Andrea Grover

Andrea Grover

We don’t usually think of European Jews in Italy, but  Jewish history in Italy dates back more than 2,000 years, according to Andrea Grover, an adjunct professor of humanities at NYU’s School of Continuing and Professional Studies. Andrea, who teaches courses on Italian Cultural History and Italian Jewish History, will give a wonderful program for our Section on Wednesday, October 6, via Zoom, titled “Jewish Italy from Sicily to Piedmont.” This program is being coordinated by our Programming Committee, headed by Debbie Schwartz

Here are a few little-known facts about the Jewish presence on the Italian peninsula:

  • In the 13th century, Palermo had the second-largest Jewish community, after Rome.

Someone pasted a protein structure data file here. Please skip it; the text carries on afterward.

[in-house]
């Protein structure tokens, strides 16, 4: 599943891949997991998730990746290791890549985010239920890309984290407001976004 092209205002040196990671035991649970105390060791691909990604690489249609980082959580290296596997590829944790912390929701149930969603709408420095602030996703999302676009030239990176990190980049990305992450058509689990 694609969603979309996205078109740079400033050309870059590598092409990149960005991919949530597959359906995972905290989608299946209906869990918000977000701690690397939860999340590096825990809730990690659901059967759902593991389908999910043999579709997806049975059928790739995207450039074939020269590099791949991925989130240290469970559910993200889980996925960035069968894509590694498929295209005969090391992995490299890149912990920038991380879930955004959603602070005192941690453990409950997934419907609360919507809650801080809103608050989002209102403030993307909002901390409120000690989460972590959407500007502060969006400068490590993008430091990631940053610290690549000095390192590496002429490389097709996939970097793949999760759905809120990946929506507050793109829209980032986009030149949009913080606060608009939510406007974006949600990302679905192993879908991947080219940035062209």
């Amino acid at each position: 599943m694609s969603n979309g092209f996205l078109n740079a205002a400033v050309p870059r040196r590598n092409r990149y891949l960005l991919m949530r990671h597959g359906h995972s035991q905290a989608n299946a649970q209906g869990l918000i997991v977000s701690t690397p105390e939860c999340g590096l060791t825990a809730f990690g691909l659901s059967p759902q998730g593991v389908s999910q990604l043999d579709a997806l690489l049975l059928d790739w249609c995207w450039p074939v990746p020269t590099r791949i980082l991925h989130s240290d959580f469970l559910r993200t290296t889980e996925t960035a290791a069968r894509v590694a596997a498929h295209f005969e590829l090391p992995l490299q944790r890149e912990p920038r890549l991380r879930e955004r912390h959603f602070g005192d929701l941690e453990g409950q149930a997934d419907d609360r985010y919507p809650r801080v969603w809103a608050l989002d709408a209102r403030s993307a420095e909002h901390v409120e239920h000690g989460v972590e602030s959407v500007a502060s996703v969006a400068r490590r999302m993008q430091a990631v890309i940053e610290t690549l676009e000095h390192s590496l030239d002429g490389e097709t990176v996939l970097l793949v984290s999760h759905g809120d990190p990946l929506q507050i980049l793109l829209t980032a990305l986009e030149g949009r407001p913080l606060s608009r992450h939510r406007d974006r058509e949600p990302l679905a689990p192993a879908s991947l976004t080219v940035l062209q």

• As in Spain, Jews were expelled from Sicily in 1492.

  • After the 15th century, very few Jews lived south of Rome.

  • The Jewish ghetto in Venice was erected in 1516. The Jewish ghetto in Rome was built in 1555.

  • Jewish emancipation was achieved in the 19th century as part of the unification of Italy.

  • In the 20th century, Turin became home to the most educated, wealthy and politically active Italian Jews.

  • World War II memoirs were written by Primo Levi and Natalia Ginzburg, Turinese Jewish writers.

Preregistration is requested for this free session. Email to sign up.